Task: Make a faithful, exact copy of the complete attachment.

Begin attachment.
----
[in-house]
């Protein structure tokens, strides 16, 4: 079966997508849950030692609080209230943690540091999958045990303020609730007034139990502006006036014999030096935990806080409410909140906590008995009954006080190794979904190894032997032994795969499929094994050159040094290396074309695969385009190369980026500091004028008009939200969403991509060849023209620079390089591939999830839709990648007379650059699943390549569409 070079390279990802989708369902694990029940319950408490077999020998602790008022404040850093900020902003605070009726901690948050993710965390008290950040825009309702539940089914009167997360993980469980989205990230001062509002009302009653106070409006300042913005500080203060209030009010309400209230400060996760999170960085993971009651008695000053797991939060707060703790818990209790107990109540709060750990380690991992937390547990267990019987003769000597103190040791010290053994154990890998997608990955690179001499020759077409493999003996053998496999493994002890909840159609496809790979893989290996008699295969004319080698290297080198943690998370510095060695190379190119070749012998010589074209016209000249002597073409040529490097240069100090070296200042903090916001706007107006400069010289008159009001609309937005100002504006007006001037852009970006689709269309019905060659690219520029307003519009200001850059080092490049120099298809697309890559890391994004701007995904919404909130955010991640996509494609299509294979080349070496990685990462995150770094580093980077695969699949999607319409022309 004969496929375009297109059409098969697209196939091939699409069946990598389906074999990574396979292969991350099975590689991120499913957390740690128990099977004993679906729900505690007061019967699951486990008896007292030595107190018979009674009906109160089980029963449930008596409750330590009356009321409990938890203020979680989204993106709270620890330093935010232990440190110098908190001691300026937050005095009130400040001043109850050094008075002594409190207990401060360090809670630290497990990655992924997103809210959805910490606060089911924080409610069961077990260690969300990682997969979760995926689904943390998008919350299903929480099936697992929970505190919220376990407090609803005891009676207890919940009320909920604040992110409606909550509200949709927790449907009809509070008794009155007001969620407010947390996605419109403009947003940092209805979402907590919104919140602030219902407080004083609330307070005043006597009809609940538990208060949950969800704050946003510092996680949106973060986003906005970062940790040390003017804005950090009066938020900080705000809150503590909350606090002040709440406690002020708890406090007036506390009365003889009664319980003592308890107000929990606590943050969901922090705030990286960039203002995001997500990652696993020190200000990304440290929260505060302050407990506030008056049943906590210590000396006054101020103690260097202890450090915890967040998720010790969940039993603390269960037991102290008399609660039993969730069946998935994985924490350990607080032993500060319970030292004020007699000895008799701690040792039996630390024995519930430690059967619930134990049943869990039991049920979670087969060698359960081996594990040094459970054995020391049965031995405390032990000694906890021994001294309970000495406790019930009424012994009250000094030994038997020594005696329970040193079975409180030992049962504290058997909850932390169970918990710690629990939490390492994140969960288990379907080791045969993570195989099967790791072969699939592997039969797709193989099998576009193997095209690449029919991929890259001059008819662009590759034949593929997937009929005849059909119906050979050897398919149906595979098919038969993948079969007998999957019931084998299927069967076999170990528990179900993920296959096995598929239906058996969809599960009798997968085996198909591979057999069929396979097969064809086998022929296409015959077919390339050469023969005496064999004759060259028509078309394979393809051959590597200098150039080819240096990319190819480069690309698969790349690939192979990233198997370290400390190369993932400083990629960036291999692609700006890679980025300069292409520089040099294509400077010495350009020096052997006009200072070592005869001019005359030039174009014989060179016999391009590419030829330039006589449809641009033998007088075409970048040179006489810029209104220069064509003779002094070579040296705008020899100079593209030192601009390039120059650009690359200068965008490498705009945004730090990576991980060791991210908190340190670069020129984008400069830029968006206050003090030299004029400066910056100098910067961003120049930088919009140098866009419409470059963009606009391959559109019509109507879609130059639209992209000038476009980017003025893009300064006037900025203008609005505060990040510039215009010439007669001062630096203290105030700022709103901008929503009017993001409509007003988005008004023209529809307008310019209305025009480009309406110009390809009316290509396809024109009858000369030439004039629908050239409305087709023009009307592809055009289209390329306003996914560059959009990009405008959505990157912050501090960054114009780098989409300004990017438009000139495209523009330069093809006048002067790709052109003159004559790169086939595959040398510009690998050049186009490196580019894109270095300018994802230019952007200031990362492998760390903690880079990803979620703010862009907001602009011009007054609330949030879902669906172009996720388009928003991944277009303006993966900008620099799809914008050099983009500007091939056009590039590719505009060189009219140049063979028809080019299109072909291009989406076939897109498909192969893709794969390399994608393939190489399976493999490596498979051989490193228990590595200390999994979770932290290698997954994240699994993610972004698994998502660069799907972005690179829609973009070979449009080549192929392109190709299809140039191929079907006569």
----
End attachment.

[in-house]
């Protein structure tokens, strides 16, 4: 079966997508849950030692609080209230943690540091999958045990303020609730007034139990502006006036014999030096935990806080409410909140906590008995009954006080190794979904190894032997032994795969499929094994050159040094290396074309695969385009190369980026500091004028008009939200969403991509060849023209620079390089591939999830839709990648007379650059699943390549569409 070079390279990802989708369902694990029940319950408490077999020998602790008022404040850093900020902003605070009726901690948050993710965390008290950040825009309702539940089914009167997360993980469980989205990230001062509002009302009653106070409006300042913005500080203060209030009010309400209230400060996760999170960085993971009651008695000053797991939060707060703790818990209790107990109540709060750990380690991992937390547990267990019987003769000597103190040791010290053994154990890998997608990955690179001499020759077409493999003996053998496999493994002890909840159609496809790979893989290996008699295969004319080698290297080198943690998370510095060695190379190119070749012998010589074209016209000249002597073409040529490097240069100090070296200042903090916001706007107006400069010289008159009001609309937005100002504006007006001037852009970006689709269309019905060659690219520029307003519009200001850059080092490049120099298809697309890559890391994004701007995904919404909130955010991640996509494609299509294979080349070496990685990462995150770094580093980077695969699949999607319409022309 004969496929375009297109059409098969697209196939091939699409069946990598389906074999990574396979292969991350099975590689991120499913957390740690128990099977004993679906729900505690007061019967699951486990008896007292030595107190018979009674009906109160089980029963449930008596409750330590009356009321409990938890203020979680989204993106709270620890330093935010232990440190110098908190001691300026937050005095009130400040001043109850050094008075002594409190207990401060360090809670630290497990990655992924997103809210959805910490606060089911924080409610069961077990260690969300990682997969979760995926689904943390998008919350299903929480099936697992929970505190919220376990407090609803005891009676207890919940009320909920604040992110409606909550509200949709927790449907009809509070008794009155007001969620407010947390996605419109403009947003940092209805979402907590919104919140602030219902407080004083609330307070005043006597009809609940538990208060949950969800704050946003510092996680949106973060986003906005970062940790040390003017804005950090009066938020900080705000809150503590909350606090002040709440406690002020708890406090007036506390009365003889009664319980003592308890107000929990606590943050969901922090705030990286960039203002995001997500990652696993020190200000990304440290929260505060302050407990506030008056049943906590210590000396006054101020103690260097202890450090915890967040998720010790969940039993603390269960037991102290008399609660039993969730069946998935994985924490350990607080032993500060319970030292004020007699000895008799701690040792039996630390024995519930430690059967619930134990049943869990039991049920979670087969060698359960081996594990040094459970054995020391049965031995405390032990000694906890021994001294309970000495406790019930009424012994009250000094030994038997020594005696329970040193079975409180030992049962504290058997909850932390169970918990710690629990939490390492994140969960288990379907080791045969993570195989099967790791072969699939592997039969797709193989099998576009193997095209690449029919991929890259001059008819662009590759034949593929997937009929005849059909119906050979050897398919149906595979098919038969993948079969007998999957019931084998299927069967076999170990528990179900993920296959096995598929239906058996969809599960009798997968085996198909591979057999069929396979097969064809086998022929296409015959077919390339050469023969005496064999004759060259028509078309394979393809051959590597200098150039080819240096990319190819480069690309698969790349690939192979990233198997370290400390190369993932400083990629960036291999692609700006890679980025300069292409520089040099294509400077010495350009020096052997006009200072070592005869001019005359030039174009014989060179016999391009590419030829330039006589449809641009033998007088075409970048040179006489810029209104220069064509003779002094070579040296705008020899100079593209030192601009390039120059650009690359200068965008490498705009945004730090990576991980060791991210908190340190670069020129984008400069830029968006206050003090030299004029400066910056100098910067961003120049930088919009140098866009419409470059963009606009391959559109019509109507879609130059639209992209000038476009980017003025893009300064006037900025203008609005505060990040510039215009010439007669001062630096203290105030700022709103901008929503009017993001409509007003988005008004023209529809307008310019209305025009480009309406110009390809009316290509396809024109009858000369030439004039629908050239409305087709023009009307592809055009289209390329306003996914560059959009990009405008959505990157912050501090960054114009780098989409300004990017438009000139495209523009330069093809006048002067790709052109003159004559790169086939595959040398510009690998050049186009490196580019894109270095300018994802230019952007200031990362492998760390903690880079990803979620703010862009907001602009011009007054609330949030879902669906172009996720388009928003991944277009303006993966900008620099799809914008050099983009500007091939056009590039590719505009060189009219140049063979028809080019299109072909291009989406076939897109498909192969893709794969390399994608393939190489399976493999490596498979051989490193228990590595200390999994979770932290290698997954994240699994993610972004698994998502660069799907972005690179829609973009070979449009080549192929392109190709299809140039191929079907006569």